Yellowstone National Park, WY 82190, United States
GPS: 44.462390627197, -110.64189988074
Located in the northwestern part of the state of Wyoming, on the borders of Idaho and Montana, Yellowstone National Park is one of the largest protected areas in the United States. It covers an area of 9,000 km² more than 2,000 meters above sea level in the heart of the Rocky Mountains (Eagle Peak, the highest point, rises to 3,462 meters). Yellowstone National Park is known worldwide for its extraordinary geothermal activity and the rare ecosystem of its wild lands. This intense underground life is explained by the presence of several underlying volcanoes at the origin of the creation of this unique site in the world.
The first human settlements in the Yellowstone area date back approximately 11,000 years. They belonged to native Amerindian peoples such as the Tukudekas until the arrival of the first settlers of European origin at the beginning of the 19th century. Founded in 1872 under the mandate of Ulysses S. Grant, 18th President of the United States, Yellowstone National Park is the very first protected natural site in the world. Its vast caldera is the scene of the largest home of active geysers on the planet. Four types of geothermal activities can thus be observed in Yellowstone: hot water sources, superheated mud basins, steam fumaroles and some 300 geysers (the vast majority of geysers on Earth). This natural basin rests on a huge magmatic chamber and displays an explosion of colours to its visitors.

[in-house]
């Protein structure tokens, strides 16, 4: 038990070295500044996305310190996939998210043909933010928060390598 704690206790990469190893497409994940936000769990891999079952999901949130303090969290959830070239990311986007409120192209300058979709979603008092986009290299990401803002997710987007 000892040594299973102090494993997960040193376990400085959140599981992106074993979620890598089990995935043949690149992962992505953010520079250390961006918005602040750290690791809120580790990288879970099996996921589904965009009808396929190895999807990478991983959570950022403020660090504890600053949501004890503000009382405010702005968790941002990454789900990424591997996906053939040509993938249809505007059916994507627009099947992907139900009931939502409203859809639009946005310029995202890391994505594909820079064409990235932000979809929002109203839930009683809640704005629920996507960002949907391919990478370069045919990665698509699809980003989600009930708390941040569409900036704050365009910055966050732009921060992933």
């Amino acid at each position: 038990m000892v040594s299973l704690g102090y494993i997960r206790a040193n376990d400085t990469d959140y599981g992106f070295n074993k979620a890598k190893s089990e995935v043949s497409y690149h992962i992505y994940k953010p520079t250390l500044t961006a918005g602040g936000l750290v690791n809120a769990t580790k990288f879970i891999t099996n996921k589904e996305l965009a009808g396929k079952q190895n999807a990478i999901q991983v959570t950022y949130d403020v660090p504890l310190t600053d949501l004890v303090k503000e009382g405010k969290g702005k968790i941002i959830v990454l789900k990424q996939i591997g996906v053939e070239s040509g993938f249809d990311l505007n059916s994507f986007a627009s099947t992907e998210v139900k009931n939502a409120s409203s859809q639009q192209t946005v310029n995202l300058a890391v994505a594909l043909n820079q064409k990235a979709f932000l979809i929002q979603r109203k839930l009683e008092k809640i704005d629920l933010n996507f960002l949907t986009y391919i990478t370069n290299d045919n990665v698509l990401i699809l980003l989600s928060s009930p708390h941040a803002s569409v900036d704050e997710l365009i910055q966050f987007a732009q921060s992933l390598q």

This extraordinary landscape, constantly evolving due to the boiling influence of the magma, conceals a singular wilderness. In addition to its thermal heritage, Yellowstone National Park has a large canyon, lakes, forests and several waterfalls. It also enjoys an abundant fauna, as evidenced by the numerous herds of wild bison estimated at a few thousand individuals (they were only a handful at the beginning of the 20th century and greatly threatened with extinction). A loop-shaped road travels through the territory of Yellowstone National Park by car and a large network of hiking trails lead as close as possible to the many hot springs of misty, vapour or gushing nature. Seasonal changes are among the most violent and unpredictable on the American continent (due to large temperature ranges). This is also what makes the nature of the park so unique by the great metamorphosis of its landscapes between winter and summer.